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How The Length of Your Marriage Plays a Role in Your Divorce

Couples going through divorce may be wondering if the length of their marriage will play a role in their divorce settlement. The short answer to this question is that yes, it can, particularly in terms of property division and spousal support.

How length of marriage can affect marital property division in Florida divorces

In Florida family law courts, divorce settlements typically aim to achieve relative equity; however, the longer the marriage, the more complex this can get. A 50/50 split of assets doesn’t necessarily result in an equal outcome, especially when one partner had greater earning power during the marriage.

Moreover, couples who have been married longer typically acquire more shared marital assets over the course of their marriage, and some of these can be more challenging to untangle than others.

In longer marriages where the spouses maintained different financial positions, the courts may lean towards awarding a greater percentage of marital property to the person who earned less in order for them to maintain a relatively comparable standard of living after the divorce.

Length of marriage and spousal support (alimony)

The length of marriage can play heavily as a factor in determining how much, if any, spousal support payments are awarded in the divorce. In shorter marriages, which in Florida are considered to be fewer than 7 years, less spousal support is likely to be awarded, if any.

In mid term marriages (those that are between 7-17 years), however, there is a greater likelihood that one partner relied more heavily on the other for financial support during the course of their marriage. In order to maintain an equitable lifestyle post-divorce, the courts may award spousal support to the partner who earns less money. This means that the alimony component of the divorce will be more complex as the parties may not agree as to how much alimony is appropriate. There may also be different types of alimony in play such as rehabilitative alimony if a spouse needs to return to school to be employable.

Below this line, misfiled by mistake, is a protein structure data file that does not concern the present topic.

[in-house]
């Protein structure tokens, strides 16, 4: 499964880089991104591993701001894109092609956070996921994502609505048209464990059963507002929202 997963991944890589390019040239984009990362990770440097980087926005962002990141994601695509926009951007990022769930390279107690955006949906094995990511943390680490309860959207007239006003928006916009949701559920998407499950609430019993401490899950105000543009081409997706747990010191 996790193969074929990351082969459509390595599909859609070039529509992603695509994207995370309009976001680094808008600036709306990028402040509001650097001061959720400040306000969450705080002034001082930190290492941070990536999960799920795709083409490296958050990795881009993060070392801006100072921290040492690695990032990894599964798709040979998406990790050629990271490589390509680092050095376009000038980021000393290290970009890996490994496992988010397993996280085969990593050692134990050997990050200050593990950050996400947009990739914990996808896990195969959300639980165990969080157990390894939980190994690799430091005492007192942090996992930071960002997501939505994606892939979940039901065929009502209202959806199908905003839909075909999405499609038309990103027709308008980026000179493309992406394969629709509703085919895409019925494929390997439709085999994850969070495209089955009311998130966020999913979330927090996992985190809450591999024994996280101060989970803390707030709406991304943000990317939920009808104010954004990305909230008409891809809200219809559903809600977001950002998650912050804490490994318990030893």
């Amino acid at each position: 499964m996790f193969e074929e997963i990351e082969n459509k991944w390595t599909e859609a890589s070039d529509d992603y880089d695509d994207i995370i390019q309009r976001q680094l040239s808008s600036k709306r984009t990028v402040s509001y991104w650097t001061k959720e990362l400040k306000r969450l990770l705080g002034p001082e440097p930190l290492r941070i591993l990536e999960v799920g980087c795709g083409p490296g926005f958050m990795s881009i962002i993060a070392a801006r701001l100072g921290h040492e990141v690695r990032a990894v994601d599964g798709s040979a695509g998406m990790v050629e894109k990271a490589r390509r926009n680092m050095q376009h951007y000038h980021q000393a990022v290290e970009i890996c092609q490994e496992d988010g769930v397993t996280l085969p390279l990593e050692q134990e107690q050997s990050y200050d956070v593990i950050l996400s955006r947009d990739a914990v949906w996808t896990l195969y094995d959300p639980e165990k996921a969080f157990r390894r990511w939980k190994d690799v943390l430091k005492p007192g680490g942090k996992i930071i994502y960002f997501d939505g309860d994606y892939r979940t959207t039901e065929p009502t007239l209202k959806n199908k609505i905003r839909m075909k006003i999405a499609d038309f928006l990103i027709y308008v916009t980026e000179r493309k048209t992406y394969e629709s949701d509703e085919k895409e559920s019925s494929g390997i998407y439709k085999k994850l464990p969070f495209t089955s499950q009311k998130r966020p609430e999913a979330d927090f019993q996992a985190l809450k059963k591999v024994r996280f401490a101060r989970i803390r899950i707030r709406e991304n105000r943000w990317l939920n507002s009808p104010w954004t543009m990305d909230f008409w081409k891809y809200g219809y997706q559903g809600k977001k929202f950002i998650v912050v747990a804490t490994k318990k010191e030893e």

In long term marriages, those over 17 years, spousal support calculations start at permanent alimony which under Florida law is considered until the person receiving it dies, remarries, or no longer needs the support.

Each divorce poses its own set of challenges, and it’s important to keep in mind that there are variables that influence the outcome. At the Vasquez de Lara Law Group, we are here to help you understand your options under Florida law and ensure that your rights are protected during this difficult time. If you have questions, please don’t hesitate to contact us to schedule a confidential case evaluation.


Author Bio

Vanessa Vasquez de Lara is the founder and owner of Vasquez de Lara Law Group, a Miami family law firm. With over 18 years of experience in family law, she has zealously represented clients in various legal matters, including divorces, child support, child custody, alimony, and other family law cases.

Vanessa received her Juris Doctor from the University of Miami School of Law in 2002 and is a member of the Florida Bar Association. She has received numerous accolades for her work, including being named to the 2015 Super Lawyers Rising Stars and the 2016-2023 Super Lawyers list.

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